Note that a lot of helpful information is available, but it’s all general. To help citizens find actual policies with actual costs, the site passes the baton to the states. Clicking on “your state’s department of insurance” brings visitors to whatever official information is available in the state of interest, such as California.
The California Department of Insurance site (insurance.ca.gov) offers a comprehensive but daunting array of information and links, followed by more information and more links. All of it general and advisory.
Eileen and I never found any specific policy offerings, so we tried to find an agency that in turn might offer a selection of policies. We ended up at the site shown below, where we entered Hollywood as the target area. The search turned up just one agency, the Shepherd insurance Agency.
Success! Now we could click through to the agency and see what they had to offer.
Unfortunately, the Shepherd agency (shepardinsurance.com) was unsuited to our purposes, though probably a great company otherwise. They offer many insurance types, from auto to homeowner to earthquake, but not LTC insurance!
“See?” said Eileen, “it’s maddening!” I was starting to appreciate where she was coming from, and agreed.
“You’re right,” I said, “you actually CAN'T shop for LTC insurance, at least not easily.”
Reflecting for a moment, I said, “It used to be that way, pretty much, with health insurance, before the Affordable Care Act. It was very hard to shop for actual policies. About all you could do was put yourself in the hands of an insurance agency or insurance carrier, or accept the plan available from your employer.”
“Now, with the ACA," I continued, "you can go to healthcare.gov or a state marketplace, such as coveredca.com, click Shop and Compare, and consider actual policies from actual Carriers.” See the screenshot below.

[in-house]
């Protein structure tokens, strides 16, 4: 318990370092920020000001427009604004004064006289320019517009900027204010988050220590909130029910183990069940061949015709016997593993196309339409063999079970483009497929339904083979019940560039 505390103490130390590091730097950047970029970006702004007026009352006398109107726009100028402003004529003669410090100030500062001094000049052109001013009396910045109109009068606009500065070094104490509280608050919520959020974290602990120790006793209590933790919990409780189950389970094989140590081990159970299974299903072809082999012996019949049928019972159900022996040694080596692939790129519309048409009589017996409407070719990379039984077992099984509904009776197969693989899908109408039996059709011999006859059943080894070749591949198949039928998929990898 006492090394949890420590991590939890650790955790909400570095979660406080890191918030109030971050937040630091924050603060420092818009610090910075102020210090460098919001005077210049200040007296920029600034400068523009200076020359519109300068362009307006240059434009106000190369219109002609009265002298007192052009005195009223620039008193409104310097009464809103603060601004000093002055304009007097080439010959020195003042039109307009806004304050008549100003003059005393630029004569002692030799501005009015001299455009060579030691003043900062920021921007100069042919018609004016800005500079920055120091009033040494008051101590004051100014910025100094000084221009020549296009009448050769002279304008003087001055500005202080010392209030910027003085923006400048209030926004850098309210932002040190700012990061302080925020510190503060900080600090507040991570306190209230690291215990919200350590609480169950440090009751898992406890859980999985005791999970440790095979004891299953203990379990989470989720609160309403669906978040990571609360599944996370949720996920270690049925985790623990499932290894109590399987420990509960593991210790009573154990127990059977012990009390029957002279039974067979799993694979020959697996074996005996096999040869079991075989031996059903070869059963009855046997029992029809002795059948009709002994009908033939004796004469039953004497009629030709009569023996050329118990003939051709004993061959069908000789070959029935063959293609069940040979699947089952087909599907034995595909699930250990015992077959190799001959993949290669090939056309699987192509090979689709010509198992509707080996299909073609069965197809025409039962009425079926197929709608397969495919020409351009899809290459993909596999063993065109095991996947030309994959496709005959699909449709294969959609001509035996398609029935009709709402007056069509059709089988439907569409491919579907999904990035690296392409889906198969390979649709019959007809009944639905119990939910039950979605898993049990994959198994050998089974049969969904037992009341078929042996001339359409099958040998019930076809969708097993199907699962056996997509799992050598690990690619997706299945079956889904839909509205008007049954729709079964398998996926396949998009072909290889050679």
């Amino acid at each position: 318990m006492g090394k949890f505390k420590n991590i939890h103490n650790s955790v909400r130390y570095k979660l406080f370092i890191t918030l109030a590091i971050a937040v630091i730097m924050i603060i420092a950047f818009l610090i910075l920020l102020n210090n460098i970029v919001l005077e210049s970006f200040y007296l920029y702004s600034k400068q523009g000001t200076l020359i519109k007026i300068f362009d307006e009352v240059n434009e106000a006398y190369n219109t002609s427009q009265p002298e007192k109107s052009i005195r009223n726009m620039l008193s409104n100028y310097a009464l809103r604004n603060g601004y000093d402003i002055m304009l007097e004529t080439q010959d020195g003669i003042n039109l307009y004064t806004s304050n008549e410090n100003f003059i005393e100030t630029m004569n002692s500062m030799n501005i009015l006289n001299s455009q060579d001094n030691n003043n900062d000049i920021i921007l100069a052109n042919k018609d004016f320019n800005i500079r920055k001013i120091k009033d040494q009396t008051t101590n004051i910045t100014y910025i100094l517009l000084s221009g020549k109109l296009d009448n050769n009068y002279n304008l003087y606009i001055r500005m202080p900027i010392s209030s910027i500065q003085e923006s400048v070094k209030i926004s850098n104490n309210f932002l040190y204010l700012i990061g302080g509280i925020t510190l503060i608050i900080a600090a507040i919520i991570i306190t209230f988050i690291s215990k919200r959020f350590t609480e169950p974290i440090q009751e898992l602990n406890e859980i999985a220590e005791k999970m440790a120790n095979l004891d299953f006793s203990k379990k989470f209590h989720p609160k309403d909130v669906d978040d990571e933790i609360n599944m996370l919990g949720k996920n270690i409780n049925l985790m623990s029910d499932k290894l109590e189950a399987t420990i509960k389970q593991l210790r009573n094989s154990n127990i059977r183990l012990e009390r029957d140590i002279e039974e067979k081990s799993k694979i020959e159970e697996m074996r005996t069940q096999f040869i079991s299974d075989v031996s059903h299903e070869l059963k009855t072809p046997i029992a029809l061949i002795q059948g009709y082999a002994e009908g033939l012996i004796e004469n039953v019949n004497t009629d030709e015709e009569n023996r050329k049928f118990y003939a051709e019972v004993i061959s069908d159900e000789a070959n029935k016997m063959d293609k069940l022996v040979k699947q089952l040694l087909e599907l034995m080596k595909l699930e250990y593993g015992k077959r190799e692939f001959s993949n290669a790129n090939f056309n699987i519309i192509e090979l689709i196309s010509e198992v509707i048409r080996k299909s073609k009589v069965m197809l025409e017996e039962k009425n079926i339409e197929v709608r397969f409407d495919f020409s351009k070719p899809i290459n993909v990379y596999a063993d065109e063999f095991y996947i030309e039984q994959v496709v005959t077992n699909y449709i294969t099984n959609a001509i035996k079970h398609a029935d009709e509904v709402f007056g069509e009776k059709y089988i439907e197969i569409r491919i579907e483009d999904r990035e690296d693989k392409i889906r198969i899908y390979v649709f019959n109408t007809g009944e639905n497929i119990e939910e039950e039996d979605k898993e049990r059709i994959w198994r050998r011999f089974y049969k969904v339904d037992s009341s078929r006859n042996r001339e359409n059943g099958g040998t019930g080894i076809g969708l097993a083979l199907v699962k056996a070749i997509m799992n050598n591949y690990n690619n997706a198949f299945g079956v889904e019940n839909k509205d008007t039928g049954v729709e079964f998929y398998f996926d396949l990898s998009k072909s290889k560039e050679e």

A trial inquiry delivered several options for actual health insurance plans, with actual costs and even star ratings! A sampling is shown below.
“OK,” said Eileen. “It would be great if that type of thing were available for LTC insurance. And maybe it will someday. But I can’t wait. I need a policy NOW.”
“Right now," I said. "Your best bet is to give up shopping for an actual LTC POLICY, and shop instead for an LTC AGENT.”
I advised her to seek a state-licensed agent (or broker) who represents multiple carriers, not just one. "Don’t limit yourself to just one company's offerings," I said. "You want a range of choices to get the best protection for the best cost. So look for an impartial, broad-based expert who can, in effect, comparison shop for you."
"I know it's not what you're used to," I added, "but the right person can probably do a better job of comparison shopping than you could do on your own."
Eileen was silent for a moment, reflecting. She took a deep breath. “Okay, she said, “I’ll give it another shot, maybe tomorrow.”
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Author’s note: Eileen is a person I made up to represent millions who suffer similar frustration. LTC insurance really is hard to shop for, a fact that may help explain why only about 10% of those who could benefit from a policy have one, according to industry estimates.
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Dick Samson is Director of the LTC Guild, a network where long-term care and allied professionals meet, form local chapters, plan meetings, and share information with the public. He also serves as a public relations consultant in the LTC and related fields.